Isolation has made relationships…difficult, to say the least. However, this isn’t the first time in history that maintaining a certain distance would be considered a crucial aspect of polite behavior. Even with the advantage of telecommunication, distancing has made maintaining relationships—romantic or otherwise—feel almost Victorian. Loneliness has developed a nasty habit of running rampant. Will absence make our hearts grow fonder? I guess we’ll find that out for ourselves once all this is over. In the meantime, here are five period romances to channel all that longing into.
Maggie Cheung as Su Li-zhen and Tony Leung as Chow Mo-wan (Credit to Film Comment)
1. In the Mood for Love (2000)
Hong Kong filmmaker Wong Kar-wai’s In the Mood for Love is frequently heralded as a hallmark of Asian cinema. Set in 1960s British Hong Kong, the film tracks the relationship between secretary Su Li-zhen (Maggie Cheung) and journalist Chow Mo-wan (Tony Leung), who rent adjacent rooms in an apartment with their respective spouses. Su and Chow’s budding friendship faces complications, from the conservative social climate that regards friendship between men and women with suspicion—and from the realization that their respective spouses are having an affair with each other. Every word, every silence, every moment of In the Mood for Love has a palpable weight to it, and the simple intimacy of sharing food suddenly feels monumental.
In the background, Abbie Cornish as Fanny Brawne and Ben Whishaw as John Keats, with Edie Martin as Brawne’s younger sister in the foreground (Credit to Senses of Cinema)
2. Bright Star (2009)
Jane Campion, the only female recipient of the Palme d’Or (for her romantic drama The Piano (1993)), gives us an aching portrait of Romantic poet John Keats’ last few years and his relationship with Fanny Brawne. Fanny (Abbie Cornish) is a fashionable young woman who takes a liking to poet John Keats (Ben Whishaw), whose work is yet little known. Fanny’s pursuit of Keats does not begin smoothly; she has a reputation for being something of a flirt, and he hasn’t the money nor means to properly court her. Despite this, they fall in love, and Fanny becomes Keats’ muse, inspiring poetry that will prove to outlive them both.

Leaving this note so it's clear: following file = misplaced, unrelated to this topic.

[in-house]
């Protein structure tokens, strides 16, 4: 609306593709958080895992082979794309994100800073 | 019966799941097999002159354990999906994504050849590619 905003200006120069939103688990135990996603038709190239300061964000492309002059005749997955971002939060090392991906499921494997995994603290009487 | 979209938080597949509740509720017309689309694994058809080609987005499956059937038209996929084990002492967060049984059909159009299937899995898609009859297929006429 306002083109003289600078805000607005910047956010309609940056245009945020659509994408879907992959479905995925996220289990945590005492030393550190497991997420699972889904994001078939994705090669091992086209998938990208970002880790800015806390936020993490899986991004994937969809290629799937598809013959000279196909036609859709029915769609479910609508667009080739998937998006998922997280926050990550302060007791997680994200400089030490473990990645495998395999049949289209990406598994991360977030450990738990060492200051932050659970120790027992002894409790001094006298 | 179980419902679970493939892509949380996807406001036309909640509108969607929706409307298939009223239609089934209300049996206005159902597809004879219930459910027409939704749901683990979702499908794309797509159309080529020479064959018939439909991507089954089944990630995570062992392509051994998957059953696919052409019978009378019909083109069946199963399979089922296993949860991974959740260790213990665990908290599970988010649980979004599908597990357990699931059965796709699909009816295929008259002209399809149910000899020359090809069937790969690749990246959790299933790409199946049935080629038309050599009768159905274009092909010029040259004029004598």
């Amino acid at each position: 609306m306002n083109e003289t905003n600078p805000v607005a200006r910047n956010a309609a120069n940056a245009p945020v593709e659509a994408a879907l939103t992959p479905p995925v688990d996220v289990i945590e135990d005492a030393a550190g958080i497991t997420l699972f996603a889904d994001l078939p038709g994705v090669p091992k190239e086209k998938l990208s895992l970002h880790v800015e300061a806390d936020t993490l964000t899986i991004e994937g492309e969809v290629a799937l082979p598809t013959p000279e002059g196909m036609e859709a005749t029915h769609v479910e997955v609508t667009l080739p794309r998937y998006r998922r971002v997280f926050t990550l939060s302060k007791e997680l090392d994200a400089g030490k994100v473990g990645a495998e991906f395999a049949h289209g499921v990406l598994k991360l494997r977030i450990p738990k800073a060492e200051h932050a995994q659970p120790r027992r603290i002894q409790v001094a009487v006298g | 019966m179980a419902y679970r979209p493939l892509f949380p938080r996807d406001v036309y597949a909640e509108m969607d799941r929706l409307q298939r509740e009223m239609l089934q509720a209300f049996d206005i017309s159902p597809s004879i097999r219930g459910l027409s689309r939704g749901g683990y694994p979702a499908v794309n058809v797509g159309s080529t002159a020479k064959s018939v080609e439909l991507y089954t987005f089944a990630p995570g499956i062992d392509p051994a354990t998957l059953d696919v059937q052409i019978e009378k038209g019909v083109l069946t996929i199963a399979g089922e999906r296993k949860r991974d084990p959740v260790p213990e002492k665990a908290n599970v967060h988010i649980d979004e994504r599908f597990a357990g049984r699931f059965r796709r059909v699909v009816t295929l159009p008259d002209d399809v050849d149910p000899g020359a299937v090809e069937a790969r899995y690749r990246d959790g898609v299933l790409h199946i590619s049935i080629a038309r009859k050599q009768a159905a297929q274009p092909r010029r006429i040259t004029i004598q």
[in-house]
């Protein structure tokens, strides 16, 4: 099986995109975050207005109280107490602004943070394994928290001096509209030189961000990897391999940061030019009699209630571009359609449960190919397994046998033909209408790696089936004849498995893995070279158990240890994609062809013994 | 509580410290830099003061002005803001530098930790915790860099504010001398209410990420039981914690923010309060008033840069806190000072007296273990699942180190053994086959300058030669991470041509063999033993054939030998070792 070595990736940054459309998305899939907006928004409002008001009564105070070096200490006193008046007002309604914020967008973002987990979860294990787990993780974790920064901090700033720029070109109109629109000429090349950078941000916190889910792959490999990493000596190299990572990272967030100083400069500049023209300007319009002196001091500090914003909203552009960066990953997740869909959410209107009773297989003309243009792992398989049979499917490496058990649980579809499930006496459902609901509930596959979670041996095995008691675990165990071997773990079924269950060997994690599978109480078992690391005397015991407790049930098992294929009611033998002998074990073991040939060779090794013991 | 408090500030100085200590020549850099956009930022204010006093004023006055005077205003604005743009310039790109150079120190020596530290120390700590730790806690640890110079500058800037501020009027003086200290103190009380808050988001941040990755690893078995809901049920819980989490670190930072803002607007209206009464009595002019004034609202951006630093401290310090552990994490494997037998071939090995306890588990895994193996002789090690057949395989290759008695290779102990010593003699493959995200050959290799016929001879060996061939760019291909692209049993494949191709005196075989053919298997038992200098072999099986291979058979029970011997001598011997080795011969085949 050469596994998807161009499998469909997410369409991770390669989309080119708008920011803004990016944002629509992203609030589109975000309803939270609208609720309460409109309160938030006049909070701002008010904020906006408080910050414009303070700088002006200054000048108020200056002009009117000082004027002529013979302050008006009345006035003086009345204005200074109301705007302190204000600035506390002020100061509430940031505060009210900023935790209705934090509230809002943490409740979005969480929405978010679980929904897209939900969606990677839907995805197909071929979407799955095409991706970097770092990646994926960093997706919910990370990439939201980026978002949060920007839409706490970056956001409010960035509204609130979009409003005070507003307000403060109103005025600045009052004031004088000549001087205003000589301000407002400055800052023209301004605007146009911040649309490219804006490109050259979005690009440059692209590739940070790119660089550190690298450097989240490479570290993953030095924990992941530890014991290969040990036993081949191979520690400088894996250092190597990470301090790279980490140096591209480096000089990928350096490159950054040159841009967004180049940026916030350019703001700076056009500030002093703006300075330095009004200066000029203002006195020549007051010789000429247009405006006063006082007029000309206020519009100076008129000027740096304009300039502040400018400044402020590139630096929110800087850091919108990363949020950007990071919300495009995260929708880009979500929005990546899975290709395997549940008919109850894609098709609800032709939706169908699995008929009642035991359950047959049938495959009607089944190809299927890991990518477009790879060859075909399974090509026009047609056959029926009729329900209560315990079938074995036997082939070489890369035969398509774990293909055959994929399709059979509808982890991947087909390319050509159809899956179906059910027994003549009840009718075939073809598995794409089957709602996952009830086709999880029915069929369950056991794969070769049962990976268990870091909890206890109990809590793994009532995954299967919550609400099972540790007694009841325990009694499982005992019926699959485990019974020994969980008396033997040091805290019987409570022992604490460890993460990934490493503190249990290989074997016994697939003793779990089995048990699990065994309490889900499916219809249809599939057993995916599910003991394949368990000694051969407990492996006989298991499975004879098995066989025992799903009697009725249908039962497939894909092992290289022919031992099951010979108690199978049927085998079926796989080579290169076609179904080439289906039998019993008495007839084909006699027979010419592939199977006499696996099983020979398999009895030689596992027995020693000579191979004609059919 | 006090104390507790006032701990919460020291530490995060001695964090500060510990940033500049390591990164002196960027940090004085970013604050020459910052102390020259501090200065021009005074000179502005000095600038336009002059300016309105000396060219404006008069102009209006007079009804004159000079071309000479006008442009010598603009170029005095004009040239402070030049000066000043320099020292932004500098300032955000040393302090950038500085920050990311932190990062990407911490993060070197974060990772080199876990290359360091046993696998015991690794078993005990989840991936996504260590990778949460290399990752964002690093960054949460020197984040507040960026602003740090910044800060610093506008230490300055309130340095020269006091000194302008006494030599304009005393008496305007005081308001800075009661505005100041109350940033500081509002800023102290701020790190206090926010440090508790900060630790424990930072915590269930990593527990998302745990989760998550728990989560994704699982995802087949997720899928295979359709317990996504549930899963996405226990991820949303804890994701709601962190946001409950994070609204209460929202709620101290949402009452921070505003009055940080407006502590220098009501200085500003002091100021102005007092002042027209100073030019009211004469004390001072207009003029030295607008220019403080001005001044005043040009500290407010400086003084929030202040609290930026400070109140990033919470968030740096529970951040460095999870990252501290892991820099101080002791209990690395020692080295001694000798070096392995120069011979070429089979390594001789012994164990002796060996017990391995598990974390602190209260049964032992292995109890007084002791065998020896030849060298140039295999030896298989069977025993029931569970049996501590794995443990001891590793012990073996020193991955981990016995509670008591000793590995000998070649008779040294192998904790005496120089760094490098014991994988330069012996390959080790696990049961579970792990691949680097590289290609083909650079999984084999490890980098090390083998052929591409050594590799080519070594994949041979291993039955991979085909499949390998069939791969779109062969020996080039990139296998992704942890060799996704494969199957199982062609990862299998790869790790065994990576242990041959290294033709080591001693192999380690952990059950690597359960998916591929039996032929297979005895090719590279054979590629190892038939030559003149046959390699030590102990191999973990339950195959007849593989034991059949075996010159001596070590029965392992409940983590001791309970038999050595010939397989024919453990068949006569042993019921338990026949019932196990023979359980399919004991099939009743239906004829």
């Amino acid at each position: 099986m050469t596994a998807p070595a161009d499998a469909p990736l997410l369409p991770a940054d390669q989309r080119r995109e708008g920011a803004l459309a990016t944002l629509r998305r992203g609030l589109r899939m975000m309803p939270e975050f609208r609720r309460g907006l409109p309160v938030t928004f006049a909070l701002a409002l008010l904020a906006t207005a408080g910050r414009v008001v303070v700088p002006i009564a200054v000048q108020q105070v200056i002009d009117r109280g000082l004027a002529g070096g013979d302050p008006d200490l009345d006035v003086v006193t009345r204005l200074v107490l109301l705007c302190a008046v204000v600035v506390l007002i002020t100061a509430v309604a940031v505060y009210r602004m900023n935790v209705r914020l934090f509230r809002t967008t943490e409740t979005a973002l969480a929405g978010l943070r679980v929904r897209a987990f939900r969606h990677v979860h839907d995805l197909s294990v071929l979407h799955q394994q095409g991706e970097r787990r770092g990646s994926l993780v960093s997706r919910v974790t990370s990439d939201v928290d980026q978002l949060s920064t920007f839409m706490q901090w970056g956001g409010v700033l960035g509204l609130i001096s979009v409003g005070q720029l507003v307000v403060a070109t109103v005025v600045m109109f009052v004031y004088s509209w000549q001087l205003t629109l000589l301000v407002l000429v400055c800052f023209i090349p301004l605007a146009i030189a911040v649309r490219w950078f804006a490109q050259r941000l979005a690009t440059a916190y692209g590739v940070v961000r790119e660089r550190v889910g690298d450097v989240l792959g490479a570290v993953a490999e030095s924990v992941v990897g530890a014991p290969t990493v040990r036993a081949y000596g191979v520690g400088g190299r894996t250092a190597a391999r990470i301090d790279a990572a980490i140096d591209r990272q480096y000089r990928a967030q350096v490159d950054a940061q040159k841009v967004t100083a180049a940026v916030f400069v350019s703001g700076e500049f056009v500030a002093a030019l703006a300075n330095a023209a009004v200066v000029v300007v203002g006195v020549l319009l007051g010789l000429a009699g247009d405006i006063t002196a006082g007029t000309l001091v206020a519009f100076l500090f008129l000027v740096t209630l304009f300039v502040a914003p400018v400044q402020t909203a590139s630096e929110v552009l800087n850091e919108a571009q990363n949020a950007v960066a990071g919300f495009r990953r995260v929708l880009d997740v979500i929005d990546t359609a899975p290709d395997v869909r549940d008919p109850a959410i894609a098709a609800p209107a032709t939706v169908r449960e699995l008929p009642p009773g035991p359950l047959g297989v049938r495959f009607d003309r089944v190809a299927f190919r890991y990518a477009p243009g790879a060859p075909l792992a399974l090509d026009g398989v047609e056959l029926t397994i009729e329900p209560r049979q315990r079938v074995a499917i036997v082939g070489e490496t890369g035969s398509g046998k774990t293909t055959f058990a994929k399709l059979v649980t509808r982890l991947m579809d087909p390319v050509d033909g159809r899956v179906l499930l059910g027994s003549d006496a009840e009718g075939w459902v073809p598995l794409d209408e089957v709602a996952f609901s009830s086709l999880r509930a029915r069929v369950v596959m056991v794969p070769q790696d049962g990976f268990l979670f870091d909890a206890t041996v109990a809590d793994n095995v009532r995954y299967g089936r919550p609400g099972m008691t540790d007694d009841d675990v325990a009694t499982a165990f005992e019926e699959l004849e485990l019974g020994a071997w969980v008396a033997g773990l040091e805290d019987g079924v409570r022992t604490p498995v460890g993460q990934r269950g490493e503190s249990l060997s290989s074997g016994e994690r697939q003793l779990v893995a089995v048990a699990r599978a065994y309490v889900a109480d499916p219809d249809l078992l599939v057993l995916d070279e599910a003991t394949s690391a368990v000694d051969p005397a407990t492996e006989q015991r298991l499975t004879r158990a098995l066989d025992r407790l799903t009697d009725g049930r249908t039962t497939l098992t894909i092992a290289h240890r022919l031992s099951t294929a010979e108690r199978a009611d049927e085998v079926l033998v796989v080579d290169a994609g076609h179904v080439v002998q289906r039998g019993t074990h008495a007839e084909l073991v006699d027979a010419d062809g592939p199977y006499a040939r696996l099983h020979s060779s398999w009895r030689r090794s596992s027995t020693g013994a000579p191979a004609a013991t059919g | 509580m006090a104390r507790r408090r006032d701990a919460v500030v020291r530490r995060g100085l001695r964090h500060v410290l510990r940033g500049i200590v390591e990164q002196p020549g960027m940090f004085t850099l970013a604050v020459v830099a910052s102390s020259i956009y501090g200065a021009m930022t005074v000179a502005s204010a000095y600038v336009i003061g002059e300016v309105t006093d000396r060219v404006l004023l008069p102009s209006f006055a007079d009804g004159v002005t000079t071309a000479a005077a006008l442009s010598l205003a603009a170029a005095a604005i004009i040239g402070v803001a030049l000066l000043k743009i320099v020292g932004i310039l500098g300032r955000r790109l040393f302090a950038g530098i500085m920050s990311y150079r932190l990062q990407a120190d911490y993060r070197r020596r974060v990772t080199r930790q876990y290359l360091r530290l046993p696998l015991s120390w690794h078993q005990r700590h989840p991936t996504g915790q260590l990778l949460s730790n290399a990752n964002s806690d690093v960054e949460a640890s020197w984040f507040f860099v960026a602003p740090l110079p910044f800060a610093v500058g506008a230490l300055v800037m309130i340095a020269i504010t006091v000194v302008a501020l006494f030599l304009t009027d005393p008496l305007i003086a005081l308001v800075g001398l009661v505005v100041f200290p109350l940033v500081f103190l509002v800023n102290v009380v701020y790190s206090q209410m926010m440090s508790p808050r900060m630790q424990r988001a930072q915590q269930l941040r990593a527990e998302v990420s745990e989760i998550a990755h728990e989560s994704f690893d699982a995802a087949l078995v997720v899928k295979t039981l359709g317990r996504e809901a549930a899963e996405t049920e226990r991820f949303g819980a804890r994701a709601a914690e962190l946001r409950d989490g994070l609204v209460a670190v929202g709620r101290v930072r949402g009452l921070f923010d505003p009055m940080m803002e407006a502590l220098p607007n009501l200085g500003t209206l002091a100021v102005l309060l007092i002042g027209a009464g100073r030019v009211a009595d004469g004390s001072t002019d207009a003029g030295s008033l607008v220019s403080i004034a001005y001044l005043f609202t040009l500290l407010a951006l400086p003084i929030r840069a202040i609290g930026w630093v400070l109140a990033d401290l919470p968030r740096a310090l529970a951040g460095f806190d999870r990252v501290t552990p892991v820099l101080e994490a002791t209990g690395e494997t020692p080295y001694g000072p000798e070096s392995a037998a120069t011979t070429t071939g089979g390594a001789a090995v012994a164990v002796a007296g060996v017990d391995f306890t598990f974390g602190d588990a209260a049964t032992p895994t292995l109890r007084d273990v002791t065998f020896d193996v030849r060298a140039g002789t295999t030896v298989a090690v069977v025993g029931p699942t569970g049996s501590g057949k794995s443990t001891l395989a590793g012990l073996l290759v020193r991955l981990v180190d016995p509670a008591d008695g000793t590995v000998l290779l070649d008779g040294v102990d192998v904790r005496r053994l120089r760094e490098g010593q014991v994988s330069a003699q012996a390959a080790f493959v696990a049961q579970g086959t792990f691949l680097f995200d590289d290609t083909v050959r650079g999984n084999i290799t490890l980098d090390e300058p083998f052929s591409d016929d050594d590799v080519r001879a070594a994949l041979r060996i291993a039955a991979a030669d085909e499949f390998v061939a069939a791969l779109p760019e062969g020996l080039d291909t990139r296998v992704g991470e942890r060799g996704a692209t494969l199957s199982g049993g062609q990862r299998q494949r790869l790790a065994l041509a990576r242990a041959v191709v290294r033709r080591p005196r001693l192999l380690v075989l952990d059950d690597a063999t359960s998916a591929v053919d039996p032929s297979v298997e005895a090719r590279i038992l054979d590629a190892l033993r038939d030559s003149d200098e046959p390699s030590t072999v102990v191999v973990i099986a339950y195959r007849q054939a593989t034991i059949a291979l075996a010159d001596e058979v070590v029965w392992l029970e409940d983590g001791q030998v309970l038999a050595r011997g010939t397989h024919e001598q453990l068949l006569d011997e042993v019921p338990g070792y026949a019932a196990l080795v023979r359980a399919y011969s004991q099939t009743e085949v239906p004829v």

Mia Wasikowska as Jane Eyre and Michael Fassbender as Edward Rochester (Credit to Roger Ebert’s website)
3. Jane Eyre (2011)
In more of the Gothic vein of romance, there’s Cary Joji Fukunaga’s rendition of Charlotte Bronte’s classic novel Jane Eyre. Orphaned and unloved, Jane (Mia Wasikowska) nonetheless maintains an independent spirit. She takes a position at Thornfield Hall as a governess to a girl under the guardianship of the severe and mysterious Edward Rochester (Michael Fassbender). Jane and Rochester are similar strains of strange and solitary, and they are all too aware that they bound by money, class, and the lingering ghosts of their pasts. As Jane will soon find out, Thornfield Hall harbors secrets of its own, and she will have to summon all her conviction to find her place in life.
Kim Tae-ri as Nam Sook-hee and Kim Min-hee as Lady Hideko (Credit to the Golden Globes website)
4. The Handmaiden (2016)
Admittedly, Park Chan-wook’s The Handmaiden is the tonal standout in this list. What initially seems to be a mystery/thriller set during the Japanese occupation of Korea ultimately becomes a tale of two young women, pickpocket and grifter Nam Sook-hee (Kim Tae-ri) and the economically privileged Lady Hideko (Kim Min-hee), becoming each other’s salvation. With the twists one may expect of a Park Chan-wook film, The Handmaiden is a riveting and romantic tale of women wielding their agency and together escaping their oppressive environments.
Keira Knightly as Elizabeth Bennet and Matthew Macfadyen as Fitzwilliam Darcy (Credit to Roger Ebert’s website)
5. Pride and Prejudice (2005)
What kind of list would this be if it didn’t include a Keira Knightley period drama? In Joe Wright’s adaptation of Jane Austen’s novel, Elizabeth Bennet (Keira Knightley) and Fitzwilliam Darcy (Matthew Macfadyen) dance—literally, at one point—around their attraction to each other, restrained by their own stubbornness as much as class difference. Lizzie and Darcy steadfast and resolute in their conviction to detest one another…until they each come to the realization that the other is more than what they may seem.